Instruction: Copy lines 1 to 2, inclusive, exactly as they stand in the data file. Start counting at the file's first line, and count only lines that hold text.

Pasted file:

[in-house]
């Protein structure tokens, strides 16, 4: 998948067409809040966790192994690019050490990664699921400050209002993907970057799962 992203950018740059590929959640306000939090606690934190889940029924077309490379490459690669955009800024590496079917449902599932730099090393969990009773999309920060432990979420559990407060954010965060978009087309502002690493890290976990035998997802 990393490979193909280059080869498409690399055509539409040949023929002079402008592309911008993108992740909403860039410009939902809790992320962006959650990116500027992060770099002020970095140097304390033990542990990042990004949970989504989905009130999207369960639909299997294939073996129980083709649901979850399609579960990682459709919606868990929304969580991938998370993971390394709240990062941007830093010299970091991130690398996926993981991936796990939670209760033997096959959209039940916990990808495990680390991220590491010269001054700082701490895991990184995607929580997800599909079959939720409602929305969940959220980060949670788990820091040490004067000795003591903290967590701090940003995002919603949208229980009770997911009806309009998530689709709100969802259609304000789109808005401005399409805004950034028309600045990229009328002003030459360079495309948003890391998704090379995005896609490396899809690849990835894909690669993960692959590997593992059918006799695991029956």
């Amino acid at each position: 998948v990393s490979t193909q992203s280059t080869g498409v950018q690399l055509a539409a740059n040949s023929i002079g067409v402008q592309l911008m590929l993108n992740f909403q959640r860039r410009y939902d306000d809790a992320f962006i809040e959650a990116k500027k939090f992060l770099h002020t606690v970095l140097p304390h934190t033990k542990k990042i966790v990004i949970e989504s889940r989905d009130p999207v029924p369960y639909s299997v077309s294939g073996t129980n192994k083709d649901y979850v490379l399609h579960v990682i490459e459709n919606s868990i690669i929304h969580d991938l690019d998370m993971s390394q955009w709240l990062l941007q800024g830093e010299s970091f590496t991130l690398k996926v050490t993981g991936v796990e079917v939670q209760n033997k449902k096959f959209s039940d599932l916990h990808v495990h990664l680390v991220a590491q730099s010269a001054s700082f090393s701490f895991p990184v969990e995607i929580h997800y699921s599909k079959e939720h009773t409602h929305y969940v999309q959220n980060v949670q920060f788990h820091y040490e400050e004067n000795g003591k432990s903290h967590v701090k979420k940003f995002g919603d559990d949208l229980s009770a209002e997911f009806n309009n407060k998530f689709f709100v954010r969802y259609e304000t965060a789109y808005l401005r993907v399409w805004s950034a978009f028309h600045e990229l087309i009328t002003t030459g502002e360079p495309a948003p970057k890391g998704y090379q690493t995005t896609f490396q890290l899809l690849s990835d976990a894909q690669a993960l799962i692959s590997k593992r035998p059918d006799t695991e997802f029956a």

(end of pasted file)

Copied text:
[in-house]
């Protein structure tokens, strides 16, 4: 998948067409809040966790192994690019050490990664699921400050209002993907970057799962 992203950018740059590929959640306000939090606690934190889940029924077309490379490459690669955009800024590496079917449902599932730099090393969990009773999309920060432990979420559990407060954010965060978009087309502002690493890290976990035998997802 990393490979193909280059080869498409690399055509539409040949023929002079402008592309911008993108992740909403860039410009939902809790992320962006959650990116500027992060770099002020970095140097304390033990542990990042990004949970989504989905009130999207369960639909299997294939073996129980083709649901979850399609579960990682459709919606868990929304969580991938998370993971390394709240990062941007830093010299970091991130690398996926993981991936796990939670209760033997096959959209039940916990990808495990680390991220590491010269001054700082701490895991990184995607929580997800599909079959939720409602929305969940959220980060949670788990820091040490004067000795003591903290967590701090940003995002919603949208229980009770997911009806309009998530689709709100969802259609304000789109808005401005399409805004950034028309600045990229009328002003030459360079495309948003890391998704090379995005896609490396899809690849990835894909690669993960692959590997593992059918006799695991029956």